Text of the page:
I find it interesting to read the reviews for this property, which vary widely from disgust to high praise. I've spent about three years of my life staying at Kimi Ryokan, so I feel I can provide some perspective.
I believe it all comes down to expectations. I have always thought of the Kimi as an upscale hostel, and when you look at it that way it really shines. How many hostels give you a private room, have beautiful hardwood floors throughout, and have fresh flower arrangements replaced constantly.
The Common Room clinches the hostel atmosphere. At most any time of the day, you'll find fellow travelers hanging out, happy to share their stories from the road and offer advice. Kimi Ryokan caters to the overseas traveler by providing private showers instead of the more Japanese communal bathing areas.
This is just one of the many ways that Kimi is unlike a traditional ryokan. You also won't find kimono-clad women waiting on you hand and foot, nor are meals served here. If you want that kind of ryokan, go elsewhere and be prepared to pay ¥30,000 per night.
Likewise, if you value quiet and privacy, I would recommend you instead stay at a hotel. You can find inexpensive business hotels throughout Tokyo, though they will cost you a bit more than Kimi Ryokan.
Many people complained about the "rude" staff, but I believe this is a combination of the language barrier and a culture clash. Most of the Kimi's staff are students (mainly Chinese these days) at the nearby university, not professionals trained in hospitality, and often their English is not what you would experience at an international hotel.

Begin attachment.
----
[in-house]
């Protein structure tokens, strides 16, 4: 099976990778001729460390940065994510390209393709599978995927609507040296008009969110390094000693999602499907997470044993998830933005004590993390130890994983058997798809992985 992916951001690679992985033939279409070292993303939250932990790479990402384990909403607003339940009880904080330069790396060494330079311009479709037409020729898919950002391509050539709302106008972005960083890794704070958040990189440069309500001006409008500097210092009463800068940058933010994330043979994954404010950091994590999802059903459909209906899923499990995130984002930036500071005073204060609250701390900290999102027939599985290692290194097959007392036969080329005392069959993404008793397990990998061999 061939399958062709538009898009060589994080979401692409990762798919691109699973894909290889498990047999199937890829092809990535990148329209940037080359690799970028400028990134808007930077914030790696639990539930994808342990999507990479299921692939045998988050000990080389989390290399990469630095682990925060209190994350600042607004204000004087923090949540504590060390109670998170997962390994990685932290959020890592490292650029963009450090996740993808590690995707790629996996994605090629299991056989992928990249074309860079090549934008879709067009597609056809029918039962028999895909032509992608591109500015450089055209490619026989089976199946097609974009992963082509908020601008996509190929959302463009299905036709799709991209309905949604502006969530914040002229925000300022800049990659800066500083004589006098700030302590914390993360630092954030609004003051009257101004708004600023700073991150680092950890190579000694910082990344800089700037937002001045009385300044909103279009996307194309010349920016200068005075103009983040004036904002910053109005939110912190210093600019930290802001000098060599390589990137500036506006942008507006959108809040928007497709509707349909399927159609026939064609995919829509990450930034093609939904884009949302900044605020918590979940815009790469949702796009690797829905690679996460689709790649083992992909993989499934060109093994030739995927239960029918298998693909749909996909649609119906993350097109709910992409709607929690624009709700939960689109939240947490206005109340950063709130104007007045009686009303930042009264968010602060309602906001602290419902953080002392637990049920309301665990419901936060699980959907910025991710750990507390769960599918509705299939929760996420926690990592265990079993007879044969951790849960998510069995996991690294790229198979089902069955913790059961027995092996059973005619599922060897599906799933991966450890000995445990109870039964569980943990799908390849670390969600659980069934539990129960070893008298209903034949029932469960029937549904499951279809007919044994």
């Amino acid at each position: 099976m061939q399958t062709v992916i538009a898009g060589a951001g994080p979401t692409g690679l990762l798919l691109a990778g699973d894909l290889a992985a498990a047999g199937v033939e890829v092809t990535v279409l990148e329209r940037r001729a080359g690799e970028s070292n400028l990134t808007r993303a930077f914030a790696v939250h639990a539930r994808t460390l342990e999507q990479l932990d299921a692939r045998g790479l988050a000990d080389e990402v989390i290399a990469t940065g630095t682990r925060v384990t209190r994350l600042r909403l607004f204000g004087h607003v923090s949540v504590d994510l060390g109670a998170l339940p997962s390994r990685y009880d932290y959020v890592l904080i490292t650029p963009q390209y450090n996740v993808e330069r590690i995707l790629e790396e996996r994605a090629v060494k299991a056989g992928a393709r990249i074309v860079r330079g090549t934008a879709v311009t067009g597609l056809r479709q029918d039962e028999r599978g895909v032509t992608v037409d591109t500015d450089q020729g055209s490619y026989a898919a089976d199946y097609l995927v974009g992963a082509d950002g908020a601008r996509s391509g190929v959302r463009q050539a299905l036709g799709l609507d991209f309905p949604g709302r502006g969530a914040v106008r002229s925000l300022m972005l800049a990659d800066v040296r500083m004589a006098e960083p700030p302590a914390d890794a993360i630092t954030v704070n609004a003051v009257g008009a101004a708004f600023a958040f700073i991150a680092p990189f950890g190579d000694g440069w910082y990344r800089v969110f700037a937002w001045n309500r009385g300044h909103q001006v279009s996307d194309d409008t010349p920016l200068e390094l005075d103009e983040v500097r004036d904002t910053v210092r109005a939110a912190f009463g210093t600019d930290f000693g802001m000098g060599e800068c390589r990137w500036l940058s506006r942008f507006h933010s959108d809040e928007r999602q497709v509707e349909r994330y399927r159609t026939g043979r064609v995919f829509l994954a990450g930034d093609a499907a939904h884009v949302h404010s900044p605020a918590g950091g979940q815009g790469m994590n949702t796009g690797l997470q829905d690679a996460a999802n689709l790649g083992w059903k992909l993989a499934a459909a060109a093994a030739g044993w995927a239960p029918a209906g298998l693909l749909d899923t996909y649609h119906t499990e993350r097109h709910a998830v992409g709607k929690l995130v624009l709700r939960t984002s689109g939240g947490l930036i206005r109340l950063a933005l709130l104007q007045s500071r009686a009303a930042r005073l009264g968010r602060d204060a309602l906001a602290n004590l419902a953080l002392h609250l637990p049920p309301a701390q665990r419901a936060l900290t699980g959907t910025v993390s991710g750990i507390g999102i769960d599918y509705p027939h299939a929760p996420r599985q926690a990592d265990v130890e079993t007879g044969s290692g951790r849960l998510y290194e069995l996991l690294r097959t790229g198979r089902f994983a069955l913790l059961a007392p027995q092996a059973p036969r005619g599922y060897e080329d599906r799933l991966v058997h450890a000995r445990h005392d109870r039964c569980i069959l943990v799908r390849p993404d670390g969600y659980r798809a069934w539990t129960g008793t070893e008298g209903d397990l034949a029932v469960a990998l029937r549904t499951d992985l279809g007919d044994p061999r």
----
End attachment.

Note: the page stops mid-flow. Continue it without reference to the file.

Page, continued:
You might also consider that this "rudeness" is giving you a glimpse into Japanese society. This behavior is no different than a Japanese would receive staying at a similarly priced business hotel. Japan's vaunted politeness rarely extends to low-price eateries and places of accommodation.
One reason I keep coming back is the location. In other countries, an area full of hookers, bars, and massage parlors would also be a dangerous place. But not in Japan. This is more like an adult Disneyland area, with probably over 500 bars and restaurants within a ten-minute walk from Kimi. Ikebukuro is also home to the largest bookstore in Japan, the two largest department stores in Japan, and the main store of Bic Camera, one of Japan's great electronics stores. Many big fancy hotels are in business areas that are completely dead at night. The area around Kimi is always lively and a fun place to come back to at the end of the day, or to pop out for a meal or a drink.
The main disadvantages of Kimi Ryokan for me are the 01:00 curfew (but much better than the 22:00 curfew at the real hostels), and the "cash only" policy. I sure wish they accepted credit cards, so I'm not always scrambling to keep enough cash on me to pay the nightly bill.
If I wanted to spend less money, I would stay in Shitamachi, where Japan's day laborers stay. If I wanted a quiet hotel room with my own toilet and bath, I'd pay more and get one. For me, Kimi is the perfect compromise and I consider it a great value. But you should know what you're getting so that you're not disappointed.
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- Also Known As:
- Kimi Ryokan Hotel Toshima
- Kimi Ryokan Tokyo, Japan